South Korean film “The Policeman’s Lineage” is probably one of the most tedious police procedurals I have ever encountered at movie theater during several recent years. While I did not care much about its main characters mainly defined by their rote genre clichés and conventions, I was frequently confused as it often failed to clarify to me on what is exactly going on among its main characters, and I only became more aware of numerous plot holes and contrivances strewn throughout the movie.
After the opening scene showing an incident which I still do not understand that well for its rather murky aspects, the movie begins the story with Min-jae (Choi Wooshik), who is your average rookie cop who has no doubt on his duty and principles. As one trial, he does not hesitate to give a testimony against his older partner because he did witness his older partner’s dirty tactics as they arrested one certain criminal some time ago, and that certainly makes him quite unpopular in his police department.
While he is initially ordered to stay low for a while, Min-jae is subsequently called by his direct boss in private, and his direct boss requests him to take a very sensitive internal case inside their organization. His direct boss and the internal affairs division have been focusing on a prominent superintendent named Kang-yoon (Cho Jin-woong) because they believe Kang-yoon is actually a dirty cop despite a series of high-profile achievements on the surface, and they are going to have Min-jae infiltrate into Kang-yoon’s team as its latest member.
Considering his current circumstance, Min-jae does not look like an ideal candidate for the infiltration into Kang-yoon’s team, but his direct boss chooses Min-jae for a certain personal reason. Min-jae has always been trying his best in the name of his dead policeman father, and his direct boss offers a reward he cannot possibly refuse. There is a confidential police file on what exactly happened when his father died, and his direct boss promises to Min-jae that he will give Min-jae that file once their covert internal investigation is over.
As Min-jae accordingly begins his first day in Kang-yoon’s team, he sees lots of suspicious things from Kang-yoon and several cops working under him. While these cops often look more like thugs, Kang-yoon does not hesitate at all to show his rather showy lifestyle to his new team member. Besides his expensive vehicle and attires, he also lives alone in a neat modern apartment, and that apartment is full of numerous expensive stuffs except one room where he has been working on a certain big case.
That certain big case is involved with some big-time drug kingpin who is about to introduce the latest kind of drug into the country, and Kang-yoon looks quite determined to stop this big criminal by any means necessary, but there is something quite suspicious about his ongoing investigation. It seems that Kang-yoon has been associated with this big criminal’s chief competitor for a long time, and it is quite possible that he is actually helping that competitor behind his back. After all, where did he possibly get all that money for his suspiciously luxurious lifestyle?
As suspecting Kang-yoon more and more, Min-jae keeps searching for any incriminating evidence against Kang-yoon, but, to his bafflement, he only finds himself at the dead end again and again. It looks like Kang-yoon has been protected and sponsored by some powerful people somewhere up in their organization, and things becomes more complicated for Min-jae as discovering how much Kang-yoon has been actually associated with Min-jae’s father, who, not so surprisingly, turns out to be not as clean as his son has believed.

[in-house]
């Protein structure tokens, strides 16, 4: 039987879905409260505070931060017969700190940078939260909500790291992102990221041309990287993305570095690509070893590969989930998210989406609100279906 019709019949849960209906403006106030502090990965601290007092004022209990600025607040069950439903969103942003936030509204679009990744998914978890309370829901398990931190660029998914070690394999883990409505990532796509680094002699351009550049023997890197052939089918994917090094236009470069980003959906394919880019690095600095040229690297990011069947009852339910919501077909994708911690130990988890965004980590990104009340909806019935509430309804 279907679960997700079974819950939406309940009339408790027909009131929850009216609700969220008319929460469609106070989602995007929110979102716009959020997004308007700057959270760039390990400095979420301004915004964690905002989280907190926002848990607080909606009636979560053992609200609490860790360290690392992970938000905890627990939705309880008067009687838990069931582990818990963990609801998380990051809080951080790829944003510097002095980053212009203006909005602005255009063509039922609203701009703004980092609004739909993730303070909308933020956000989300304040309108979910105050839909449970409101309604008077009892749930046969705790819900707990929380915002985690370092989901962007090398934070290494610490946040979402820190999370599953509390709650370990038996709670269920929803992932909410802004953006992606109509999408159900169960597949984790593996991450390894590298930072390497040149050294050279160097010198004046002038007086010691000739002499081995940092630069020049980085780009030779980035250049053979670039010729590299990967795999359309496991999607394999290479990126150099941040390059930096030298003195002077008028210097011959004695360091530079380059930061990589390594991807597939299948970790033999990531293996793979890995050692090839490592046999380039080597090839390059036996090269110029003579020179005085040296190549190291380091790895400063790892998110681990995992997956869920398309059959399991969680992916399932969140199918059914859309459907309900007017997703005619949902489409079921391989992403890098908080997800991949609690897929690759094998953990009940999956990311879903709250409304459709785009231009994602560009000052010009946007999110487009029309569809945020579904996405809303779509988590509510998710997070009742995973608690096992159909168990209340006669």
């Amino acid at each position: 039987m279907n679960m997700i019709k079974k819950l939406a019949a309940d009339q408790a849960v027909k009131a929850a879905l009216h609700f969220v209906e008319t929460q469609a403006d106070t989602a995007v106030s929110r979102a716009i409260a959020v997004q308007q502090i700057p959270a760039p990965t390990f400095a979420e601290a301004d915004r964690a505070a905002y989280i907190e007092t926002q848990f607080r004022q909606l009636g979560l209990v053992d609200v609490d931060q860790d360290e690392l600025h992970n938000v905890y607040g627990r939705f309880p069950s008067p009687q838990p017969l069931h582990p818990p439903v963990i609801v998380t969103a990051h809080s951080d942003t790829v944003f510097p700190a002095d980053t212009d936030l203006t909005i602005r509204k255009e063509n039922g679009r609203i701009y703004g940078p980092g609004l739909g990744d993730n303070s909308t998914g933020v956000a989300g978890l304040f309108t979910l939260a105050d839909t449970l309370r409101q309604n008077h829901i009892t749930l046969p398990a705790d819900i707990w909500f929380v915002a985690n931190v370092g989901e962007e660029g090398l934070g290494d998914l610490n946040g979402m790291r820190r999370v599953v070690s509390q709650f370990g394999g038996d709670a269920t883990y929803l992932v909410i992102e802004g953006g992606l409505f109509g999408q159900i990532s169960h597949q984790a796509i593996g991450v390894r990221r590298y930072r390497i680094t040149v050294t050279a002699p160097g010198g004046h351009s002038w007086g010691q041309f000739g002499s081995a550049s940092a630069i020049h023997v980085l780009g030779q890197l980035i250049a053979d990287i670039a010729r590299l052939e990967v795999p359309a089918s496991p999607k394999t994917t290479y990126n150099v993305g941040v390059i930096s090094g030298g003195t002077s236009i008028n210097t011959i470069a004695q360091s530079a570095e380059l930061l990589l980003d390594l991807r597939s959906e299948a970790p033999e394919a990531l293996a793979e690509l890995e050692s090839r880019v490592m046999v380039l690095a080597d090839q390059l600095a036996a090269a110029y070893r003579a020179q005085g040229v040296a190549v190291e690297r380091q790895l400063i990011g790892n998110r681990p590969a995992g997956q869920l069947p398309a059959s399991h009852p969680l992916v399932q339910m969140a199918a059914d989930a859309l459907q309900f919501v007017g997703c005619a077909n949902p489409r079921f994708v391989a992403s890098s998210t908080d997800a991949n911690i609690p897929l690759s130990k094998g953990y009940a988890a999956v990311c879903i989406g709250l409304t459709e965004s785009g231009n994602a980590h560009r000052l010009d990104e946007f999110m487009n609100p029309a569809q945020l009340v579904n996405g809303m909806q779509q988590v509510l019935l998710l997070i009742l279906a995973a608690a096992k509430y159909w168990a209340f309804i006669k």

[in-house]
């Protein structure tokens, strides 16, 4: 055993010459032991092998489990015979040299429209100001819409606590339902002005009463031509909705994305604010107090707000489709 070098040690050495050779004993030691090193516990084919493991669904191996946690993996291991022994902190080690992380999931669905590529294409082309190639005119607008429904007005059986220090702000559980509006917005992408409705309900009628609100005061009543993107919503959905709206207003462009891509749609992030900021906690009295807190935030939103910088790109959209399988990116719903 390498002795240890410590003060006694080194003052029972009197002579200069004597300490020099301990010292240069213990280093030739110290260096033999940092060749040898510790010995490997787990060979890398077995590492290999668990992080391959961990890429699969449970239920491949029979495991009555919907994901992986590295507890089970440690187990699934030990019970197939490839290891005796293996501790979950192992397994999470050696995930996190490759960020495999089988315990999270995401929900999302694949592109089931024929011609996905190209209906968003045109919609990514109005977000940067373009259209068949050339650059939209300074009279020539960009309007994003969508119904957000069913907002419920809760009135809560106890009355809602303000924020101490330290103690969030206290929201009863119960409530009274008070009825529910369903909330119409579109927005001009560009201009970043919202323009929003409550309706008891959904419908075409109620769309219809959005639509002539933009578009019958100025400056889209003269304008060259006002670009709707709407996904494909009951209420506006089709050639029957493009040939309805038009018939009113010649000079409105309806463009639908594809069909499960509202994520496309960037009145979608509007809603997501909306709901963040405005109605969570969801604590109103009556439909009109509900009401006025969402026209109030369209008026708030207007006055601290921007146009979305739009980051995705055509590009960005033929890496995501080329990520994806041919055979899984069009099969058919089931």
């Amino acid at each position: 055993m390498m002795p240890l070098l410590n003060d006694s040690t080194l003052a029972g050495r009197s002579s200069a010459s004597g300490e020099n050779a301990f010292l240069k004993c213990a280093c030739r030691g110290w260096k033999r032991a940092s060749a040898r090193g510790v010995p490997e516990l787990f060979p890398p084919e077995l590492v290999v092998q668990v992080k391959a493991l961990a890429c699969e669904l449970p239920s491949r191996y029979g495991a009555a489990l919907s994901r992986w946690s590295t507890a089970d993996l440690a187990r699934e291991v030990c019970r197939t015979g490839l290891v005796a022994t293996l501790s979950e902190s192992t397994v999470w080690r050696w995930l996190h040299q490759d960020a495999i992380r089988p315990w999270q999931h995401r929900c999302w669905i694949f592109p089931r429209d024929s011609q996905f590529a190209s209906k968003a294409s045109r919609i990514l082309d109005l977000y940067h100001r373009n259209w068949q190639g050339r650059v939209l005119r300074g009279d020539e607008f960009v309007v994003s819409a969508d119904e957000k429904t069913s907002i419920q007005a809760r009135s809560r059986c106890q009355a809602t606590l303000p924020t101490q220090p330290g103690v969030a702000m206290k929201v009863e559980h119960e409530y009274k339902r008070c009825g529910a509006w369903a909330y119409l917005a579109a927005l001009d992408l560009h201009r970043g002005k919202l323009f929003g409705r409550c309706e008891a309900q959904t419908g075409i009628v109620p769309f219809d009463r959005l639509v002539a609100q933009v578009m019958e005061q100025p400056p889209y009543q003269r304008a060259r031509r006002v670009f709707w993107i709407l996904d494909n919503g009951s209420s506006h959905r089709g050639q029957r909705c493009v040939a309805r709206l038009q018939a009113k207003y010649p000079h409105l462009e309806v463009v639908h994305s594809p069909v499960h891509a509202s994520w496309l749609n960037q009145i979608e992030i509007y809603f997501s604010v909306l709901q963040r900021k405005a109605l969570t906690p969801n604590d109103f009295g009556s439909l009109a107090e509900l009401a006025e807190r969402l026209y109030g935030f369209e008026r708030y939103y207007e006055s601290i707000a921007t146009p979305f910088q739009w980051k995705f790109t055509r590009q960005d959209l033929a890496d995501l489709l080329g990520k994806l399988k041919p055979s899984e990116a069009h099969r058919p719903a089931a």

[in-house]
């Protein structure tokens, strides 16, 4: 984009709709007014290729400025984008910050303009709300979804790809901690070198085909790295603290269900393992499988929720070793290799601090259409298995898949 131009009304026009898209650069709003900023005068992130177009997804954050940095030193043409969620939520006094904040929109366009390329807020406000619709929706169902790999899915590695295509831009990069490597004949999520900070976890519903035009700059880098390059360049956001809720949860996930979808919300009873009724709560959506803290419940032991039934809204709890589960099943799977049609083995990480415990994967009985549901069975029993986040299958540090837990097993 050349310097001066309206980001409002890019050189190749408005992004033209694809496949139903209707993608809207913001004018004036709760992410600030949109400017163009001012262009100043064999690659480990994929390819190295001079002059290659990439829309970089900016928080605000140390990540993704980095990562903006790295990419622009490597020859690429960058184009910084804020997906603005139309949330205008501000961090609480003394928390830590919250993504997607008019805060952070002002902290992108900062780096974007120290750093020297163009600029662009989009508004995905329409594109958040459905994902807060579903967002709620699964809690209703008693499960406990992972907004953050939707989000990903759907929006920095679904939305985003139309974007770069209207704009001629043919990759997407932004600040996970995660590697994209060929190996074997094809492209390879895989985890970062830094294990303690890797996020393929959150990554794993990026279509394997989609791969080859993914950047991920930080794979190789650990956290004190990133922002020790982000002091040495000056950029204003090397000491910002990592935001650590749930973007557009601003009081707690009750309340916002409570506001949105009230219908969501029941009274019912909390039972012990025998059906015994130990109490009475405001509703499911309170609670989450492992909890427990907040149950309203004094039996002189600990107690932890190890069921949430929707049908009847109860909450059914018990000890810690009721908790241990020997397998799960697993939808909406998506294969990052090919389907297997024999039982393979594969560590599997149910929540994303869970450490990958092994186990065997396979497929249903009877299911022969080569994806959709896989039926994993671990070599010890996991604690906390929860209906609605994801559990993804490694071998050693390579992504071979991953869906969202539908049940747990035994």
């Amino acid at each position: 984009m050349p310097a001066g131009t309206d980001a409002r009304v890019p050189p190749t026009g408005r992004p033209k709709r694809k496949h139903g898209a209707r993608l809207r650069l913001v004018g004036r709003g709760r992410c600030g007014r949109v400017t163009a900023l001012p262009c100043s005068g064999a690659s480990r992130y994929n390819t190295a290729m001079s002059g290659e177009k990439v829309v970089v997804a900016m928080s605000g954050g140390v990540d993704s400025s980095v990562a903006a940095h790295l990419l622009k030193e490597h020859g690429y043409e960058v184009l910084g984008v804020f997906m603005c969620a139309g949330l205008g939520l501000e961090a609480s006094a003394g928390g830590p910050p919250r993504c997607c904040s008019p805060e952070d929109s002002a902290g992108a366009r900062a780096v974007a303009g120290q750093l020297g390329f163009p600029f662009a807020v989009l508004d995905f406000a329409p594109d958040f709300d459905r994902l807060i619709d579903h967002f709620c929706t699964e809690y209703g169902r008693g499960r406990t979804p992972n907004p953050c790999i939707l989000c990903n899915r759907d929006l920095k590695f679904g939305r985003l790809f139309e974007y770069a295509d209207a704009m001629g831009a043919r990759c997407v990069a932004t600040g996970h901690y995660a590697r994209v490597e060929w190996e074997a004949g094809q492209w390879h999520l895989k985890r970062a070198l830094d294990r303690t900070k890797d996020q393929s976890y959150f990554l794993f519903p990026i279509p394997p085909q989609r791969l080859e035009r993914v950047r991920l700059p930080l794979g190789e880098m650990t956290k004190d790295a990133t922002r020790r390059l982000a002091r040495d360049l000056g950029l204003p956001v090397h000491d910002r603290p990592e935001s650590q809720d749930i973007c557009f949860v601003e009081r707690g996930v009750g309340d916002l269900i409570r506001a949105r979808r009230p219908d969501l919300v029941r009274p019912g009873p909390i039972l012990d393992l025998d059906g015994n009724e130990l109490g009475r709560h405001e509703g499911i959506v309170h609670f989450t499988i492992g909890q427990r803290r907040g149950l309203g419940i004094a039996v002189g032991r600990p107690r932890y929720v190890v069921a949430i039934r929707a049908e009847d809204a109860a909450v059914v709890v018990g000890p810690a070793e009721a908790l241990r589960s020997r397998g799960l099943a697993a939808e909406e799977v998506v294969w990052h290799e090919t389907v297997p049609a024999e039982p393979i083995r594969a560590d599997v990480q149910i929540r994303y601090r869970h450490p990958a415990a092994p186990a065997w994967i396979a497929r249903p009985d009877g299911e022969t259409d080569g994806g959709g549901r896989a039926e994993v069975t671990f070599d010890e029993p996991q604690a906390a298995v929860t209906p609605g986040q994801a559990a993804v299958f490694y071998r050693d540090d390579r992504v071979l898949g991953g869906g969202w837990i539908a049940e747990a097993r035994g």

The movie, which is based on Japanese novel “Blood of the Policeman” by Joh Sasaki, attempts to juggle these and many other story elements together, but, unfortunately, it miserably fails as merely trudging from one predictable moment to another. While there are a few unexpected plot turns, they are not delivered well enough for generating dramatic impacts, and several actions scenes in the film are rather sloppy and distracting due to shaky camerawork and scattershot editing. Distracted more and more during my viewing, I often scratched my head as trying to discern its several main characters’ motives behind their actions, and I felt more urge to check out that Japanese novel, which, as far as I know, is much more complex in its far wider scope.
Although Cho Jin-woong and Choi Woosick are surely good actors, they are hopelessly stuck in their flat archetype roles, and that is particularly disappointing for Choi, who recently got a big career boost thanks to appearing in Bong Joon-ho’s Oscar-winning film “Parasite” (2019). In case of several other notable cast members in the film including Park Hee-soon, Kwon-yul, and Park Myung-hoon, they are also regrettably under-utilized, and Park Myung-hoon, who incidentally also appeared in “Parasite”, is sadly forced to look too silly and crazy everytime he appears on the screen.
On the whole, “The Policeman’s Lineage” is a dissatisfying failure for more than one reason, and I was further depressed by the fact that this is incidentally the first South Korean film of this year for me and many other South Korean audiences. At least, we are only going through the first week of this year now, and I really hope that we will soon get better South Korean films for forgetting this passable dud.
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I appreciate the sincerity of this write-up of yours. Can’t wait to see more!
SC: Thanks for your comment.